I guess that one of the biggest reasons that I like "self power" over "other power" philosophy is because it is often times the most open-minded. Certainly Pure Land is more open minded than Christianity for instance, but they both put all their eggs in one basket it would seem. I'd rather have a more open nature towards nature and live harmoniously. The following was taken from my guest book on my personal homepage. I think that it illustrates the closed mindedness of strict monotheism and the elegance of the Tao. It also has my attempt at answering the individual's (going by the name Ringlet) questions using some of the ideas that I picked up this year while studying Buddhism:

Ringlet: The page really made no sense to me at all. I think the idea of downloading your soul into a computer is just shows how ignorant you really are.

Thomas: Soul uploading??? Hmm, I agree. Perhaps my questions of "AI and Self" are a bit out dated. Since I wrote that I have done much thought, reading, experimentation, and studies. Buddhism says that there is no such thing as a soul. A personality or an illusion of a permanent self is a false one. "You" or "I" are constantly changing, only the result of interdependent perceptions and variable conditions.

The "me" in a day or in 10 years is not the same as the "me" writing this post. If I were to split into 2 copies of "me" right now, they would not be the same in a week... they would have 2 separate illusory "souls" if you would, born of a common history. So, in conclusion, probably impossible to "upload a soul" but not impossible to create a construct of variables that would approximate the "me" of a given instant and proceed to become it's own "me" with a shared perceived history.

Anyway, Thoughts of AI and Self (can be found in my literature gallery) was just some random thoughts that I jotted down while in an anthropology class last year. Thoughts spawned from comparing humans to pre humans and where the sentience line would be drawn and from completing William Gibson's Sprawl trilogy. Nothing really serious. What would be "ignorance" is if I had claimed the things in my short list of questions to be truths, but they really were nothing more than rhetorical questions meant to spawn thought. No truth can be expressed with language, even what I write here is only a clouded written form of what is intended to be conveyed.

p.s. there are not many people in this world who I would feel so compelled to call ignorant as you have me. There are many who, in my opinion, lack culture, common sense, proper behavior, a sense of humor, social skills, tact, style, et cetera, but for me to claim this as a truth would indeed be a bold statement… like "the pot calling the kettle black", so to speak.

Ringlet: I don't quite understand what your firm beliefs are because you refer to so many cultures and beliefs. What are your firm beliefs of God or a higher power?

Thomas: I do not have any firm religious convictions, as I am still quite young and have much to explore. I think that what you might call a conviction, religion, belief system, or spirituality, is very much a personal journey, perhaps one that has a unique path to each sentient "being" who chooses to embark upon it or happens into it. As far as I know, the pragmatic universe is within one's mind. If said mind believes in "God" or "gods" then they most probably exist for that person. There are valid aspects to all beliefs, and, indeed, there seems to be something in human nature that calls for or is receptive to spiritual paths.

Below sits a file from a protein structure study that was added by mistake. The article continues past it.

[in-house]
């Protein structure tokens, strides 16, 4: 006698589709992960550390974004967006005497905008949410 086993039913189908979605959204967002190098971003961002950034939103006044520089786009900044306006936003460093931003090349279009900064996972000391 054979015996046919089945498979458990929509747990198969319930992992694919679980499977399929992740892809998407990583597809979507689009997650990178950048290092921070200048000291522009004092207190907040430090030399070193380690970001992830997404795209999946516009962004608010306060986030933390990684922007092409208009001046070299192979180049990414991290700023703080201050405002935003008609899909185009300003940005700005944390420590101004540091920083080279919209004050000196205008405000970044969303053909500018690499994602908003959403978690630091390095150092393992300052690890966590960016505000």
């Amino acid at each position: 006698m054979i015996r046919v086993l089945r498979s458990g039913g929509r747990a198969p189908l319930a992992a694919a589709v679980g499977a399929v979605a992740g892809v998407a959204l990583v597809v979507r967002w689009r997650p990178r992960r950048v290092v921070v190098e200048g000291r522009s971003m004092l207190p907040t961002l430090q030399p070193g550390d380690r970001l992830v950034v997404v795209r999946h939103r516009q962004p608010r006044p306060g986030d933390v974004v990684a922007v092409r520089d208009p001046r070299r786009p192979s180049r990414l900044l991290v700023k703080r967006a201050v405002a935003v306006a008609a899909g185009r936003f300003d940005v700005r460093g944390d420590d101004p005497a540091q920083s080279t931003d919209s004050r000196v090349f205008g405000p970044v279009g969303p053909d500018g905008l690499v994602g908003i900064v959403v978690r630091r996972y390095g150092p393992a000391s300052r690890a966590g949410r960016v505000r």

I try not to limit myself by proclaiming any ultimate truth, in my opinion there is none. All I can say is that it is in my nature to be kind to those who I meet in every day life. I try to live harmoniously with my environment, and I dislike injustices and corruption. If I had to call my self anything I would call myself a Lotek but if you wish to call me something else then call me a neo-Taoist.

Ringlet: I must say Thomas, you are very creative in your ways of thinking. You are obviously smart. I hope you only the best in your journey through life, but hope can recognize God before it is too late. I believe you will find Him before it's too late, just be ready for Him, and let Him in when he calls to you.

So, I don't doubt that this person feels strongly about their faith. I even went as far as to say that her ways wasn't incorrect (maybe a longer path) but despite the fact that I accepted the possibility of her views being valid, she never offered me the same courtesy. Granted this is just one person, but I've heard similar thinking by many others who have such convictions. So looking at this situation, I am reminded of the sutra in which it is divulged that even the Shravakas are Bodhisattvas, they just forgot. This sutra in turn reminds me of a sutra that I read in which the Buddha says that he was always enlightened but didn't remember (or become aware) that he was until the time of his enlightenment.

I look forward to the day when I have a greater understanding and awareness of the Tao, the Dharma Wheel, the universe, and senescent beings.